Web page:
Stimulation from readily available video games, tablets, smart phones and TV means children rarely find themselves with nothing to do.
Dr Teresa Belton, neurologist and an expert in the impact of emotions on learning and behaviour, believes in modern society we’ve developed the notion that children need to be constantly active and occupied, when really it’s the time spent alone with ‘nothing’ to do that gets their creative juices flowing.
With few external distractions, they are forced to search inwardly for stimulation.
Talking to author Meera Syal, Dr Benton came to the conclusion that creativity stems from boredom. Syal explained how as a child growing up in a small mining community, she spent much of her time time by herself writing diary entries, poems, stories, and observations about the world. She attributes these early experiences to becoming an author later in life and believes solitude nurtured her creativity.
Dr Benton, who has conducted studies on the impact of television and video on children’s writing, thinks young people who fail to develop the ability to entertain themselves often turn to crime: “Some young people who do not have the interior resources or the responses to deal with that boredom creatively then sometimes end up smashing up bus shelters or taking cars out for a joyride,” she explained.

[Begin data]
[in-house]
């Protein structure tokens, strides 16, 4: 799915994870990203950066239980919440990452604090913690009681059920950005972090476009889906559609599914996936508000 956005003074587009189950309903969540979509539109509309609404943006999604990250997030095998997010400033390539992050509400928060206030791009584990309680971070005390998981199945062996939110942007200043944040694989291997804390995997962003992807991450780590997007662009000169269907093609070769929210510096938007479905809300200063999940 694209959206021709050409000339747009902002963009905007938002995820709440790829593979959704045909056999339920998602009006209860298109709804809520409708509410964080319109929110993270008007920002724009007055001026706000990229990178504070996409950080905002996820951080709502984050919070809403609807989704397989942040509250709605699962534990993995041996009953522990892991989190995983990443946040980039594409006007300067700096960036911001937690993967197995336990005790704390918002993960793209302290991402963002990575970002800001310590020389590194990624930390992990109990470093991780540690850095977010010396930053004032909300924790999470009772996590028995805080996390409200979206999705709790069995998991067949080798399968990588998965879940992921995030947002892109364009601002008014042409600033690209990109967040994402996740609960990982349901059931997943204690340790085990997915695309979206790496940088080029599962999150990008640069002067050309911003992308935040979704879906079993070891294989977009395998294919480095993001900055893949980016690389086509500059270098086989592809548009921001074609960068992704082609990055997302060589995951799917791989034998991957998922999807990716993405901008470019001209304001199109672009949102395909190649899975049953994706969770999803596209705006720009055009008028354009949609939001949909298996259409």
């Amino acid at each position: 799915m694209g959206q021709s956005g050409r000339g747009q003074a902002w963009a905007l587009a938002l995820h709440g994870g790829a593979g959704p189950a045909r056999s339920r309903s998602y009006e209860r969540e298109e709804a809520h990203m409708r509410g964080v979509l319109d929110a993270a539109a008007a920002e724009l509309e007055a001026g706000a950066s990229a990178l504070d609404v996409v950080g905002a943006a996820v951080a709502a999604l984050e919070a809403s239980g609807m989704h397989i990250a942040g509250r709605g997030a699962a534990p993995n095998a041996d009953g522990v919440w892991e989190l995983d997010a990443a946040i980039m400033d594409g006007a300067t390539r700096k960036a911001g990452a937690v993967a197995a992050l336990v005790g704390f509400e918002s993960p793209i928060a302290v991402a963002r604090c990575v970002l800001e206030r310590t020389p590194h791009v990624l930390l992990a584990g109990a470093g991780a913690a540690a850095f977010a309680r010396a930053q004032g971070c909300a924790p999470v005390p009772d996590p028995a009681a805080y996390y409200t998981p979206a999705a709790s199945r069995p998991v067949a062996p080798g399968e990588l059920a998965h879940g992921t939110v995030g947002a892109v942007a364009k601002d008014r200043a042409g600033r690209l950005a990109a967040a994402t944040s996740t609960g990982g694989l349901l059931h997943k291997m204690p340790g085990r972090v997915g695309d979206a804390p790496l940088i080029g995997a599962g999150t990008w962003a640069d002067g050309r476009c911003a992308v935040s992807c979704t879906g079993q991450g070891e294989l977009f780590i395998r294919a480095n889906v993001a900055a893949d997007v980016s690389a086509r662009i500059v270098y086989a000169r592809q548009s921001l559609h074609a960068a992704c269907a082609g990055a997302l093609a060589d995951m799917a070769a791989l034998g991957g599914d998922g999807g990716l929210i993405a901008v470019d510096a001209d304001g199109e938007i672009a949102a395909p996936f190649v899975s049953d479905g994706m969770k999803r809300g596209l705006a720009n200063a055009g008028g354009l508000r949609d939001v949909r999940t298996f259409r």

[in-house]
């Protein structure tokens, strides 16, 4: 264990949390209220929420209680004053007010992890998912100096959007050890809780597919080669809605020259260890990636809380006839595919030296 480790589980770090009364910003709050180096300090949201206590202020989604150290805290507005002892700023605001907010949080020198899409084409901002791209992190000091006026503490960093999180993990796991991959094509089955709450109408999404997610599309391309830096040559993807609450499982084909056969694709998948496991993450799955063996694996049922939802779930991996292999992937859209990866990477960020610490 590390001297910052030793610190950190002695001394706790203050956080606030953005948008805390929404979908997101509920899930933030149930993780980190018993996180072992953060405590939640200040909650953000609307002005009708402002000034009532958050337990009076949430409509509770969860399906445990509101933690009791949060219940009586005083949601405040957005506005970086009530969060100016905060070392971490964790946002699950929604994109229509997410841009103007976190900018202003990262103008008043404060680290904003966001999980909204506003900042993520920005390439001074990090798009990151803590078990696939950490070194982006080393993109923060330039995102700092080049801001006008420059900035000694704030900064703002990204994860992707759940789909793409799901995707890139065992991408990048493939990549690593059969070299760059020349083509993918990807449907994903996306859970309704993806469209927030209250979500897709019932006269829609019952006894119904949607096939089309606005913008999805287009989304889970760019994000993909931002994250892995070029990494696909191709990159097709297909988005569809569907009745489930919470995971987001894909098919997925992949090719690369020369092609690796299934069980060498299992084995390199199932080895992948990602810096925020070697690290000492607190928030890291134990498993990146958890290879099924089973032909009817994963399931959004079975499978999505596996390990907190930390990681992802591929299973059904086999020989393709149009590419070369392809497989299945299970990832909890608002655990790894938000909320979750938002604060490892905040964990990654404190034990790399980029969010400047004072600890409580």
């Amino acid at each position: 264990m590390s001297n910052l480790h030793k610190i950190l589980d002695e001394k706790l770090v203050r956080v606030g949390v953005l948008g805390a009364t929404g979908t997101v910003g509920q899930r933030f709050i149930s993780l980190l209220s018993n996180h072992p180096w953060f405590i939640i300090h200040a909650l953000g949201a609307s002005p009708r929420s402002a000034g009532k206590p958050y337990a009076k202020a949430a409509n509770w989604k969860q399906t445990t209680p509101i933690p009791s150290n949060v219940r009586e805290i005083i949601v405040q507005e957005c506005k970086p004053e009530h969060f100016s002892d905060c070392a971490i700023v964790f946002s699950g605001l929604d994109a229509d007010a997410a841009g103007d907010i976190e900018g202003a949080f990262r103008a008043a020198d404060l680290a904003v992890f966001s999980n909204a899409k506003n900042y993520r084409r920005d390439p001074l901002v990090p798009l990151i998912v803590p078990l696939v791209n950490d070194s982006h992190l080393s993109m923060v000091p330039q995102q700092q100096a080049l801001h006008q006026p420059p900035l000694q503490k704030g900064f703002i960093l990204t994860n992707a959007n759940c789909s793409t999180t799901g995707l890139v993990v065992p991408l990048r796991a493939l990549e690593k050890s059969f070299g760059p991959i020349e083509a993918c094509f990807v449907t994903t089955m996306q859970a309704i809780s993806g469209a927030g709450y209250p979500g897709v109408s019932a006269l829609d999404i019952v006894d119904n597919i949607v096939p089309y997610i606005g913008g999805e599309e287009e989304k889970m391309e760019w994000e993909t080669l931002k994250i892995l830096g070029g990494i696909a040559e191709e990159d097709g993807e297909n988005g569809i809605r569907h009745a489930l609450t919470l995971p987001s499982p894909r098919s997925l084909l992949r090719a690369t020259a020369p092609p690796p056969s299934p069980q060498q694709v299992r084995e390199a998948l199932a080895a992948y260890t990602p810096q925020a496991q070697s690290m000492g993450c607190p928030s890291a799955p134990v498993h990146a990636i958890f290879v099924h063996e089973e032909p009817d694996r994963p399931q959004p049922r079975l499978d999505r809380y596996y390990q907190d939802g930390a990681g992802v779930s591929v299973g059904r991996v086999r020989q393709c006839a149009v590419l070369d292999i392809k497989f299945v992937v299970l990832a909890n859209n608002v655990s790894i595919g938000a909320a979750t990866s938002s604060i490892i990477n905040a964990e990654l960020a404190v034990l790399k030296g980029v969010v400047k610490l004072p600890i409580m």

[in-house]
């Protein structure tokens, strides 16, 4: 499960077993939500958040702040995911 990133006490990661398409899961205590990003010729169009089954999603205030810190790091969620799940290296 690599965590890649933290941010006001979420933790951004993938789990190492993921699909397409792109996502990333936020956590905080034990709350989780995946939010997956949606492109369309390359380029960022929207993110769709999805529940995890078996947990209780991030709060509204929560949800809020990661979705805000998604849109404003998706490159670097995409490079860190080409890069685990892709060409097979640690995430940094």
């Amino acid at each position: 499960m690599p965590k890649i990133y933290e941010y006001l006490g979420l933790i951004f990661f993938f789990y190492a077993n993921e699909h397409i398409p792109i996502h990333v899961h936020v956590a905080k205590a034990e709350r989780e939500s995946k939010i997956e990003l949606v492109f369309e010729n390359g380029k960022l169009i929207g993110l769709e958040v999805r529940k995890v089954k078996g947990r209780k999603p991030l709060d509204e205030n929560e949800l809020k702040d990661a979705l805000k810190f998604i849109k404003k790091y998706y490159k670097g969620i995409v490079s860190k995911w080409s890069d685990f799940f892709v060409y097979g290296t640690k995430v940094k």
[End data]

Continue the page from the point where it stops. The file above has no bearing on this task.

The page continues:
She believes the TV/computer/phone screen ‘short-circuits’ the development of creativity, and stems the flow of imagination.
Perhaps sometimes it is worth switching off the modem, banning the TV and letting children occupy themselves. Encouraging them to go outdoors or to find their own private spaces can also help fuel their imaginations.
To find out how counselling can help young people with behavioural problems, please visit our Child Related Issues page.
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